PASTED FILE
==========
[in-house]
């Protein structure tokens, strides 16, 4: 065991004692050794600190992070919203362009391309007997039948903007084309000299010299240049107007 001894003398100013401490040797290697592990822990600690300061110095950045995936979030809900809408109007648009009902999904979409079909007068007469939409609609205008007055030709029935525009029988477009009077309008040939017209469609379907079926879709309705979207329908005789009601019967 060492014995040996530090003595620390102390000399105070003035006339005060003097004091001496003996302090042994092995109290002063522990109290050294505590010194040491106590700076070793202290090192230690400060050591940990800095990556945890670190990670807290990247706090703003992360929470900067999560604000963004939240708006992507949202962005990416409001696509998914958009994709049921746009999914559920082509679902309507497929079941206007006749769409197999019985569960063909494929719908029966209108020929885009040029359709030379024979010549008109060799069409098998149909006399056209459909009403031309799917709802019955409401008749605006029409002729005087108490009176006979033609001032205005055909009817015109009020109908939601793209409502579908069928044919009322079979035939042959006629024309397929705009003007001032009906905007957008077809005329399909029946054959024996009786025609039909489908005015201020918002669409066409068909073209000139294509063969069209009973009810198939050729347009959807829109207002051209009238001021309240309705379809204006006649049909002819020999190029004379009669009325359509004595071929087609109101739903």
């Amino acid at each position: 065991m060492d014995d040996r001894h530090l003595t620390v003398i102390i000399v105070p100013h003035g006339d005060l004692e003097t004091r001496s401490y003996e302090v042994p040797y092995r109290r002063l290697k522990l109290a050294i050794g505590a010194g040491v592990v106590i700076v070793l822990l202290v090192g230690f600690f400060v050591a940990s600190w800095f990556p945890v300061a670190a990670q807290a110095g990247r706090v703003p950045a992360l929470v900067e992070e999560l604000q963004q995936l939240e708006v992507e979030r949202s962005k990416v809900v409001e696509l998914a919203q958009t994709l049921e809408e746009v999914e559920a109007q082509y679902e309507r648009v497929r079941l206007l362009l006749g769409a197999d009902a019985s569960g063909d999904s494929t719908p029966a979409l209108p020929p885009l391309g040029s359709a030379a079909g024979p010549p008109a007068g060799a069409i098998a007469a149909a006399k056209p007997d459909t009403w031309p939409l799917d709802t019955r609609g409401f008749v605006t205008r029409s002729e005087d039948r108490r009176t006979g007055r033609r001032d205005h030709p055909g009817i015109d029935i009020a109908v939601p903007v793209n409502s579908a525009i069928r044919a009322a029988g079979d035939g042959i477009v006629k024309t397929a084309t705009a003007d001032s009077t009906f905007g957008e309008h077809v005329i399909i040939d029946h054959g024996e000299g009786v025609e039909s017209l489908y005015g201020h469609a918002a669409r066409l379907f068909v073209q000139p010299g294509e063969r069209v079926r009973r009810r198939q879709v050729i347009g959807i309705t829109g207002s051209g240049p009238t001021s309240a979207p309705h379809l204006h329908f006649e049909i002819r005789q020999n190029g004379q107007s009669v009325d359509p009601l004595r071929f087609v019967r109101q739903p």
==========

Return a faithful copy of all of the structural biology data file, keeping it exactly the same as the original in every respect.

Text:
[in-house]
């Protein structure tokens, strides 16, 4: 065991004692050794600190992070919203362009391309007997039948903007084309000299010299240049107007 001894003398100013401490040797290697592990822990600690300061110095950045995936979030809900809408109007648009009902999904979409079909007068007469939409609609205008007055030709029935525009029988477009009077309008040939017209469609379907079926879709309705979207329908005789009601019967 060492014995040996530090003595620390102390000399105070003035006339005060003097004091001496003996302090042994092995109290002063522990109290050294505590010194040491106590700076070793202290090192230690400060050591940990800095990556945890670190990670807290990247706090703003992360929470900067999560604000963004939240708006992507949202962005990416409001696509998914958009994709049921746009999914559920082509679902309507497929079941206007006749769409197999019985569960063909494929719908029966209108020929885009040029359709030379024979010549008109060799069409098998149909006399056209459909009403031309799917709802019955409401008749605006029409002729005087108490009176006979033609001032205005055909009817015109009020109908939601793209409502579908069928044919009322079979035939042959006629024309397929705009003007001032009906905007957008077809005329399909029946054959024996009786025609039909489908005015201020918002669409066409068909073209000139294509063969069209009973009810198939050729347009959807829109207002051209009238001021309240309705379809204006006649049909002819020999190029004379009669009325359509004595071929087609109101739903």
């Amino acid at each position: 065991m060492d014995d040996r001894h530090l003595t620390v003398i102390i000399v105070p100013h003035g006339d005060l004692e003097t004091r001496s401490y003996e302090v042994p040797y092995r109290r002063l290697k522990l109290a050294i050794g505590a010194g040491v592990v106590i700076v070793l822990l202290v090192g230690f600690f400060v050591a940990s600190w800095f990556p945890v300061a670190a990670q807290a110095g990247r706090v703003p950045a992360l929470v900067e992070e999560l604000q963004q995936l939240e708006v992507e979030r949202s962005k990416v809900v409001e696509l998914a919203q958009t994709l049921e809408e746009v999914e559920a109007q082509y679902e309507r648009v497929r079941l206007l362009l006749g769409a197999d009902a019985s569960g063909d999904s494929t719908p029966a979409l209108p020929p885009l391309g040029s359709a030379a079909g024979p010549p008109a007068g060799a069409i098998a007469a149909a006399k056209p007997d459909t009403w031309p939409l799917d709802t019955r609609g409401f008749v605006t205008r029409s002729e005087d039948r108490r009176t006979g007055r033609r001032d205005h030709p055909g009817i015109d029935i009020a109908v939601p903007v793209n409502s579908a525009i069928r044919a009322a029988g079979d035939g042959i477009v006629k024309t397929a084309t705009a003007d001032s009077t009906f905007g957008e309008h077809v005329i399909i040939d029946h054959g024996e000299g009786v025609e039909s017209l489908y005015g201020h469609a918002a669409r066409l379907f068909v073209q000139p010299g294509e063969r069209v079926r009973r009810r198939q879709v050729i347009g959807i309705t829109g207002s051209g240049p009238t001021s309240a979207p309705h379809l204006h329908f006649e049909i002819r005789q020999n190029g004379q107007s009669v009325d359509p009601l004595r071929f087609v019967r109101q739903p």